The Acer Stream is a Google Android 2.1 smartphone with a 3.7in screen, a 5Mp camera and solid battery life. Here's our review.
Acer has a wide range of Android smartphones, split into four main series. There's the Liquid range, comprising four models; the Betouch range of seven; the Neotouch range with its three handsets; and Stream, consisting of just one smartphone, the Acer Stream we have here.
The Acer Stream certainly looks a little more upmarket than its cheaper companions. It has a tidy construction in metal-effect plastic that appears relatively high quality. This looks smart at first, but be warned that the gunmetal paint is liable to chip and wear off in everyday use. The back is a tough rubberised plate, with a cover that slides off to reveal the removable battery and slots for SIM and microSD.
The Acer Stream's main screen is the Amoled type, quite colourful but not as sharp as an Apple iPhone.
Two connection ports are offered under a rubber bung on the Acer Stream's left edge - microUSB for charging and data connections, and a mini HDMI.
Most intriguing are a line of three real buttons on the Acer Stream's front face, below the screen. These have somewhat cryptic arrows and line inscribed. But they didn't seem to do much. Consulting the manual, they're billed as media control buttons, to control rewind, play/pause and fast forward. We tried them on a video but they didn't do anything.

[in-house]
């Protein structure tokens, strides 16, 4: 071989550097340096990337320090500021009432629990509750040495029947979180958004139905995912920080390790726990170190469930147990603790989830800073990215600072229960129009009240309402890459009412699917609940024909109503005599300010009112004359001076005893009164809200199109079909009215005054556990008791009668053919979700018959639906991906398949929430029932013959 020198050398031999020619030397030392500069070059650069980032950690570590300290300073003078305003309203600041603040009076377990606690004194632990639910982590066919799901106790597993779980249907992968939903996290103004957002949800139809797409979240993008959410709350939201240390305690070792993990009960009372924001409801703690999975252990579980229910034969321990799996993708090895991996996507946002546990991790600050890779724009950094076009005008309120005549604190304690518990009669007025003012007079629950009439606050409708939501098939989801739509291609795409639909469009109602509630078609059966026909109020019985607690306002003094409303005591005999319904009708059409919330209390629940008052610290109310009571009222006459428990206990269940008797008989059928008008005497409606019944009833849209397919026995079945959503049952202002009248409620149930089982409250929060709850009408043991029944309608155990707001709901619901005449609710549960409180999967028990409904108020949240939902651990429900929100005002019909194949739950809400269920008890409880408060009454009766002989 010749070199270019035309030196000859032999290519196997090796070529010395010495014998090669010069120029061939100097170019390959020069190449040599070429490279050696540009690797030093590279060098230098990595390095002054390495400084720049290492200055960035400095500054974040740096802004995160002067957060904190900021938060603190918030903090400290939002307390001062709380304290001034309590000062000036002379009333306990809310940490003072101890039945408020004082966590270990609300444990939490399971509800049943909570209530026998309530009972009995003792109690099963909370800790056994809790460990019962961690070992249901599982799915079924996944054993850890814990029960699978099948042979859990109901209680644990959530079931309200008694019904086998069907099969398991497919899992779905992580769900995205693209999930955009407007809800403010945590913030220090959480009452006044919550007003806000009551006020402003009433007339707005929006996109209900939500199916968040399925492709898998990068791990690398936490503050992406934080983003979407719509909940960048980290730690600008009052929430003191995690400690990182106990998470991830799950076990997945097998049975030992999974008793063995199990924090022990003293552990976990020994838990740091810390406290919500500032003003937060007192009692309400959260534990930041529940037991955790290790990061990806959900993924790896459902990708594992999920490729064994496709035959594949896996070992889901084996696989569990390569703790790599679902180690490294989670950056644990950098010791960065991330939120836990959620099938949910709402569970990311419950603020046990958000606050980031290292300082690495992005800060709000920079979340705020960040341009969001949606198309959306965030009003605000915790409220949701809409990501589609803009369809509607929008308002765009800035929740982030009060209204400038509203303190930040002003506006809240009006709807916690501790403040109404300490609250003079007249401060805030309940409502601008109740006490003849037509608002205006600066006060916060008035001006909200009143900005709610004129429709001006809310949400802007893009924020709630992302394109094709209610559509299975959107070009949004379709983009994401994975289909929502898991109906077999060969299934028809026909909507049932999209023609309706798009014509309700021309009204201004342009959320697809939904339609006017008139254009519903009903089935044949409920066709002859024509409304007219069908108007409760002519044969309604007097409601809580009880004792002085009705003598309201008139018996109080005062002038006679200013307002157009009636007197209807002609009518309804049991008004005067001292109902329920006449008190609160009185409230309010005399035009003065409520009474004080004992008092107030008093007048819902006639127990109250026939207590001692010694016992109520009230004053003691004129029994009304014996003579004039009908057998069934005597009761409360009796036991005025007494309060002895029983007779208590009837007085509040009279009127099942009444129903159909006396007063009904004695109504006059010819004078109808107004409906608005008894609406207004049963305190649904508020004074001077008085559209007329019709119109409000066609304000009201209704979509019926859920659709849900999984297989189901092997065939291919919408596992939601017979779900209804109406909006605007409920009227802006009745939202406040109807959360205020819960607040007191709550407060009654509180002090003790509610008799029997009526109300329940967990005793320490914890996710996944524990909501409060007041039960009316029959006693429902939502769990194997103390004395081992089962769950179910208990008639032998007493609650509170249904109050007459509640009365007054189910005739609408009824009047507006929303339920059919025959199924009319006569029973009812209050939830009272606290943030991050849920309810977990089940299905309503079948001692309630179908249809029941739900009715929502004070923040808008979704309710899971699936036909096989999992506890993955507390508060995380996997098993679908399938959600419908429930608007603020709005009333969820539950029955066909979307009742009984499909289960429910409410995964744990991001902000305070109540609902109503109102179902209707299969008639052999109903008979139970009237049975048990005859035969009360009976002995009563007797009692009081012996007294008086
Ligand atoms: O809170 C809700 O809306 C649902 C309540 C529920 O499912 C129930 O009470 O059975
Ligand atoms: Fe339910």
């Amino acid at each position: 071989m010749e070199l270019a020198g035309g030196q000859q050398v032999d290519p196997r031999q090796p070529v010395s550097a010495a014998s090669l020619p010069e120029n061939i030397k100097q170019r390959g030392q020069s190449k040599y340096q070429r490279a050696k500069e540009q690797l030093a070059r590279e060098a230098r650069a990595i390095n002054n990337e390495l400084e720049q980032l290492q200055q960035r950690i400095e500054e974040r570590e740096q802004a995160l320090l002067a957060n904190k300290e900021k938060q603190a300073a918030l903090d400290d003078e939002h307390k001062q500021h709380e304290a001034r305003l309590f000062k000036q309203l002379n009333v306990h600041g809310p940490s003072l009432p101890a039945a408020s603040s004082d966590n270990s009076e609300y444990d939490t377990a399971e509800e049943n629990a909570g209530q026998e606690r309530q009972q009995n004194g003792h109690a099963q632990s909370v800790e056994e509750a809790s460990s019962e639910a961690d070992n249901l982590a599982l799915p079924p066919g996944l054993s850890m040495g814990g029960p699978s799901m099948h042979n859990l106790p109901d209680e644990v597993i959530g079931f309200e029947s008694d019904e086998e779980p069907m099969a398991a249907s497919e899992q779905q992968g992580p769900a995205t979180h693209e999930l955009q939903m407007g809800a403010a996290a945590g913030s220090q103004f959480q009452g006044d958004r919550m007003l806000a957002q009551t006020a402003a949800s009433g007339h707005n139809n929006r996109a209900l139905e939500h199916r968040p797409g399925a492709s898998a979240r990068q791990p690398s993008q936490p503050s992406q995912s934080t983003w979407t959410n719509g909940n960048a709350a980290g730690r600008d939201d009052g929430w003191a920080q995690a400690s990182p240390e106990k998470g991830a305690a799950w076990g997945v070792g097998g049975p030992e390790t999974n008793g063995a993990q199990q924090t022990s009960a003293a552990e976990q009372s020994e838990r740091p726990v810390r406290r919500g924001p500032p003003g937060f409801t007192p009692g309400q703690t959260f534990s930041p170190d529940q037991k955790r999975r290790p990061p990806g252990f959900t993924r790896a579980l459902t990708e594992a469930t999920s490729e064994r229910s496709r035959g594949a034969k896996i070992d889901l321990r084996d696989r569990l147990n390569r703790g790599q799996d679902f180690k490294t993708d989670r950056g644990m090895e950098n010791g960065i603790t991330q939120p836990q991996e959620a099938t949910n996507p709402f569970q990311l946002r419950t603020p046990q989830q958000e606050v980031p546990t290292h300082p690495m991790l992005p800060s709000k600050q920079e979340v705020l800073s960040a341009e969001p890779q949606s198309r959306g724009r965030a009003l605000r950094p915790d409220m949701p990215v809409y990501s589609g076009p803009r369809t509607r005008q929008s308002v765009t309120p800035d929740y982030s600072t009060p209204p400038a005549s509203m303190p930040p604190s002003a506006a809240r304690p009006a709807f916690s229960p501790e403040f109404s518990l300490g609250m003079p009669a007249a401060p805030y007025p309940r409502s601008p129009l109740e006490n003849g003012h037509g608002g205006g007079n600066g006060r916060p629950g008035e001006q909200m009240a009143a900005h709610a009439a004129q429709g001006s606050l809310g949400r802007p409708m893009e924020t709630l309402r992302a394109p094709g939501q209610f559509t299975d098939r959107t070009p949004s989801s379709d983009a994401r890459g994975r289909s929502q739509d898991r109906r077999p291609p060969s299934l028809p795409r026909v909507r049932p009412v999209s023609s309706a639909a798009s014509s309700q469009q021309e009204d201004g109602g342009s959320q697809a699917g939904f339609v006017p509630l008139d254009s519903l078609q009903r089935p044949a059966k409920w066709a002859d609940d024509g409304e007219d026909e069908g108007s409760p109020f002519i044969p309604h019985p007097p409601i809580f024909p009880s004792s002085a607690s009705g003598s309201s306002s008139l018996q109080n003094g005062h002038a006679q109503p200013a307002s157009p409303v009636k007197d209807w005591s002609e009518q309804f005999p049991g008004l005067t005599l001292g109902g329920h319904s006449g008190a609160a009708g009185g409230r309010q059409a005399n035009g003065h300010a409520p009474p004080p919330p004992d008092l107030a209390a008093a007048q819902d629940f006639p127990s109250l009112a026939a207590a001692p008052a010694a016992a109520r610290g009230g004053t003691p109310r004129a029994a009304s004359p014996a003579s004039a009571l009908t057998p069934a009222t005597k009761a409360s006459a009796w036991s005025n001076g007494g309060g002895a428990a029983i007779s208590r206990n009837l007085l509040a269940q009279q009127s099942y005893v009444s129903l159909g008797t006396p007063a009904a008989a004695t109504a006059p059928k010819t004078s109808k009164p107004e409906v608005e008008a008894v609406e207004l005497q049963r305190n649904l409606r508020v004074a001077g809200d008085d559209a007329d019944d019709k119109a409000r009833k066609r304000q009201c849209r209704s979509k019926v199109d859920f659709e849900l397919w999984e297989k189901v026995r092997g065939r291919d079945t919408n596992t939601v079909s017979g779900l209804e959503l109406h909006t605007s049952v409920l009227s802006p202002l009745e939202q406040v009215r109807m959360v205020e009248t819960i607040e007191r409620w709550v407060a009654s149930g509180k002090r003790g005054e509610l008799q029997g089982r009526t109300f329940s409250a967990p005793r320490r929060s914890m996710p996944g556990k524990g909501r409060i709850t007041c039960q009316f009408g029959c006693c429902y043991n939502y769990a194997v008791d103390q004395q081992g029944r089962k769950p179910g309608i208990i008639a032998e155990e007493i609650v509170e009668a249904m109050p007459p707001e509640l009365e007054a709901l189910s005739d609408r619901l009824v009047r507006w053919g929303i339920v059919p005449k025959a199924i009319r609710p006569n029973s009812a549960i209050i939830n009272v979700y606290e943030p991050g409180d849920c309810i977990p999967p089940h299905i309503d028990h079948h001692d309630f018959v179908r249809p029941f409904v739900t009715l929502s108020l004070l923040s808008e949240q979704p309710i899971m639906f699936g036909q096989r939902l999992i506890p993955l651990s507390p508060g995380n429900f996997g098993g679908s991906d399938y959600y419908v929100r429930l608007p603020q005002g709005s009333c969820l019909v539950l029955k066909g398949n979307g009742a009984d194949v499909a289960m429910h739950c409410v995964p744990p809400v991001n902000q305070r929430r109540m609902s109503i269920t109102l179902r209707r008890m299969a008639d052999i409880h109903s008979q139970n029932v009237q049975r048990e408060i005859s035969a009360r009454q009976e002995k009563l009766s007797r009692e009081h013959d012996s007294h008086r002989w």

The power/standby switch is top left side - fairly easy to press without call for fingernails. Below this are volume up and down keys.
On the bottom right corner of the Acer Stream is a similar switch to activate the camera. This was tricky to operate, as there was no tactile feedback to indicate when you'd pressed it successfully. Often the only way you'd know if a picture had been shot is when, a few seconds later, the image would appear on the screen in place of the live view. Stills were underexposed and not as good as we'd hope for a 5Mp camera.
Equipped with Android 2.1, the Acer Stream is somewhat behind the curve in Android land. So there's no attempt to render Adobe Flash content, for instance. We noticed that at least one key feature was absent, namely the option for internet tethering to a nearby laptop over Wi-Fi.
To unlock the screen, there's a neat corner-roll effect, with the lower left corner showing an animated curled page you must swipe up to unlock.
Interface has constant apps in two rows at bottom of the home screen. Swiping upwards brings up the rest of the installed apps, with the constant apps staying at the top of the screen when you swipe sideways.
If you swipe downwards on the home screen, you can browse Cover Flow-style through recent apps and pages. Screen animations were ambitious but a little jerky and amateurish-feeling.
Battery life was quite good at around three days in standby, up to two days with intermittent calls and online usage.
Next page: Our expert verdict >>